NEW YORK (Oct. 21) -- The prolonged stressed state of the U.S. consumer and seasonal pressures pushed U.S. auto loan ABS losses and delinquencies higher in the most recent period, according to the latest Auto Loan ABS index results from Fitch Ratings.
'Weaker used vehicle values driven by seasonal factors contributed to the worsening auto ABS performance, said Senior Director Hylton Heard. 'However, used vehicle values remain strong overall and declines were less than typically experienced during this time of the year.'
Despite these pressures, auto ABS performance looks to be stable through the end of the year. Prime auto loan ABS annualized net losses (ANL) rose three consecutive months to 0.90% through September, correlating with historical patterns in which used vehicle values typically fall in September.
Prime ANL levels are expected to range from 1% to 1.30% and hold well below 2009 levels consistent with the continued strong performance of the 2009 and early 2010 collateral vintages.
Prime ANL rose 34% quarter-over-quarter through September, but were 46% improved over the same period in 2009. The ANL rate of 0.90% in September was within range of 0.85%-0.94% recorded during the same period in 2007.
Prime auto loan ABS delinquencies of 60+ days increased to 0.64% in September, up 12.3% from August, but notably down over September 2009 by 23.8%. Current delinquencies are relatively in line with the ten-year total average for the index of 0.57% despite high unemployment figures, low consumer confidence and rising personal bankruptcies.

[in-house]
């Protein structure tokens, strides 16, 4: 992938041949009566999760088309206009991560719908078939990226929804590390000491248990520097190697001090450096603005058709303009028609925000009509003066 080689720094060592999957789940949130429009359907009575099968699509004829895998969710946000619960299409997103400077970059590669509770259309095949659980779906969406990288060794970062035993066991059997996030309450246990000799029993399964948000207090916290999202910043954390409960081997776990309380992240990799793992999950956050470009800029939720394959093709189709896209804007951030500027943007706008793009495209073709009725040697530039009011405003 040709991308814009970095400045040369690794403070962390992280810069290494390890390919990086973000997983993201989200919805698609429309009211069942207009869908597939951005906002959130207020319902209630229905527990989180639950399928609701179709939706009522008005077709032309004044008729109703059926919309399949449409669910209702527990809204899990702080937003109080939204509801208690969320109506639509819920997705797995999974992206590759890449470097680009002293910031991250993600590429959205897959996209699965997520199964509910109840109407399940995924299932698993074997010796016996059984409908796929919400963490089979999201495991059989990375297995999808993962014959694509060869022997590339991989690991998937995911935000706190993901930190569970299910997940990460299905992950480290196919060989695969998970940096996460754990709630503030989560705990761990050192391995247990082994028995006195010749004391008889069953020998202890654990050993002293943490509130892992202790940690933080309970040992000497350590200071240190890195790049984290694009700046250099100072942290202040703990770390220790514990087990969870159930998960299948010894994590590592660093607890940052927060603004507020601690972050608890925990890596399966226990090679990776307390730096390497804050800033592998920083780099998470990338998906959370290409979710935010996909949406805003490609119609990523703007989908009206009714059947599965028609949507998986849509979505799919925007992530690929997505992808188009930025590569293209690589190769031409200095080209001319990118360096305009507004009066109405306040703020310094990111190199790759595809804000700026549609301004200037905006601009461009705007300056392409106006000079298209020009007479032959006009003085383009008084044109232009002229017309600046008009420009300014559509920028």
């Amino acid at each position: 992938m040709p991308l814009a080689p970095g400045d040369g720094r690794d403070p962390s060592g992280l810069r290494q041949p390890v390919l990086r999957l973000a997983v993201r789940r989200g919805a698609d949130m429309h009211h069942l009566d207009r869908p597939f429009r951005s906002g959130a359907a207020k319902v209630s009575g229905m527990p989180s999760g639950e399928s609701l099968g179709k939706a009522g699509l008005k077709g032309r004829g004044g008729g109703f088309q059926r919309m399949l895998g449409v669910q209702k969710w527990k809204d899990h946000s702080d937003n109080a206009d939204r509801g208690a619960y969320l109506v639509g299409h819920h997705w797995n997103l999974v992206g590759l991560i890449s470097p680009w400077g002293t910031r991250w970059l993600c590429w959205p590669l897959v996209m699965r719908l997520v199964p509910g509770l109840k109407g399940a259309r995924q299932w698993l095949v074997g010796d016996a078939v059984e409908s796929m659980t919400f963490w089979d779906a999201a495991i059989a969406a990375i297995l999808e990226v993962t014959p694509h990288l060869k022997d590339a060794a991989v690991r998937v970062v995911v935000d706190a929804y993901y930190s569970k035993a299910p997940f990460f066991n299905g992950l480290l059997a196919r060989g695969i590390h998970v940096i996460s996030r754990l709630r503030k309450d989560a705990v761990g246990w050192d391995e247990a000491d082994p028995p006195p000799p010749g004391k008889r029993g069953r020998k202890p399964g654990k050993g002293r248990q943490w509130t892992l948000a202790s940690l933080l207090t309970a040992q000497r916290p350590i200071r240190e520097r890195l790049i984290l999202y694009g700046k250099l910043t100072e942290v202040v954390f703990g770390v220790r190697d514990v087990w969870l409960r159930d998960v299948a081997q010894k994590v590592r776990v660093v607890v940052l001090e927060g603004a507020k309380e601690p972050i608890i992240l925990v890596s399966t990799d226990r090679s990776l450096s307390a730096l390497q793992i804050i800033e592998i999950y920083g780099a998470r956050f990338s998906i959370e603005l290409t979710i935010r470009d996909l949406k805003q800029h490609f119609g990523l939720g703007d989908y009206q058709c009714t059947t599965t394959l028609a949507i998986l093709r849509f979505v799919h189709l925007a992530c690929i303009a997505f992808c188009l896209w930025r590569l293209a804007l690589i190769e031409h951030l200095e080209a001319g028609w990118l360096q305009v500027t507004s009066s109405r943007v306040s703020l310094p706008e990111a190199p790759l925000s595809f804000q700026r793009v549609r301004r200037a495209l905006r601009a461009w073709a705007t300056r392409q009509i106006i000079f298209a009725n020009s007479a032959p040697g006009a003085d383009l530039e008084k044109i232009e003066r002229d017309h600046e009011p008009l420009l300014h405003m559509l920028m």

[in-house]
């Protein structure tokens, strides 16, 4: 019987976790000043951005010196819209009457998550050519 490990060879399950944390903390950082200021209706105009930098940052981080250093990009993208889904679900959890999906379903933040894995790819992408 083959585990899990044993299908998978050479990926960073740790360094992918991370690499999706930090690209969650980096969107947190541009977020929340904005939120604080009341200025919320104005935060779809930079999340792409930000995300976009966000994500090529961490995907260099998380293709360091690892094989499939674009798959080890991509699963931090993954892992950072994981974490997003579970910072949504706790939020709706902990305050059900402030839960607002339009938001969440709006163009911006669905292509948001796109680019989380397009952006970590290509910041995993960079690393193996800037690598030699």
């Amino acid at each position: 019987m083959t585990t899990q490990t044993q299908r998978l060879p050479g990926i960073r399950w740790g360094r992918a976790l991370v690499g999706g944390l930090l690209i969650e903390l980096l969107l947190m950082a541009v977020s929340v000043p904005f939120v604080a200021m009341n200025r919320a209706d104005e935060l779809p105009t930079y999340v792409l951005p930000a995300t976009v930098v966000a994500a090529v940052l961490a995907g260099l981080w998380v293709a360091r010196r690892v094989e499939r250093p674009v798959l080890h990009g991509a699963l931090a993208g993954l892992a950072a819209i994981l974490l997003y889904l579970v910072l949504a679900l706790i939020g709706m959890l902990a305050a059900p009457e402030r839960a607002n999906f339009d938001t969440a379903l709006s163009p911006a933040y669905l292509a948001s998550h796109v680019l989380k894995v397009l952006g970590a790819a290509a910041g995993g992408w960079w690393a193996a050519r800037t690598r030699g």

Subprime 60+ day delinquencies increased in September to 3.89%. Though the figure is 25.1% higher than in August, it is 21.7% lower than a year earlier. Subprime ANL rose in September to 6.75%, up 22.5% month-over-month, representing a decline of 30.3% from the 2009 number. Due to the limited subprime auto ABS issuance in recent periods, monthly subprime index results are more subject to individual transaction volatility.
Fitch's Outlook for prime and subprime auto loan ABS ratings performance is currently Stable/Positive for the remainder of 2010. Primary catalysts include positive asset performance from the 2009 and 2010 vintages and support of structural features present in transactions. Through the mid-October, rating upgrades in 2010 have outnumbered 2009 levels by almost 4:1.
Fitch's prime auto loan indices total approximately $39.7 billion issued from 73 transactions, while the subprime indices comprise the performance of 20 transactions totaling $5.9 billion.
Additional information is available at 'www.fitchratings.com'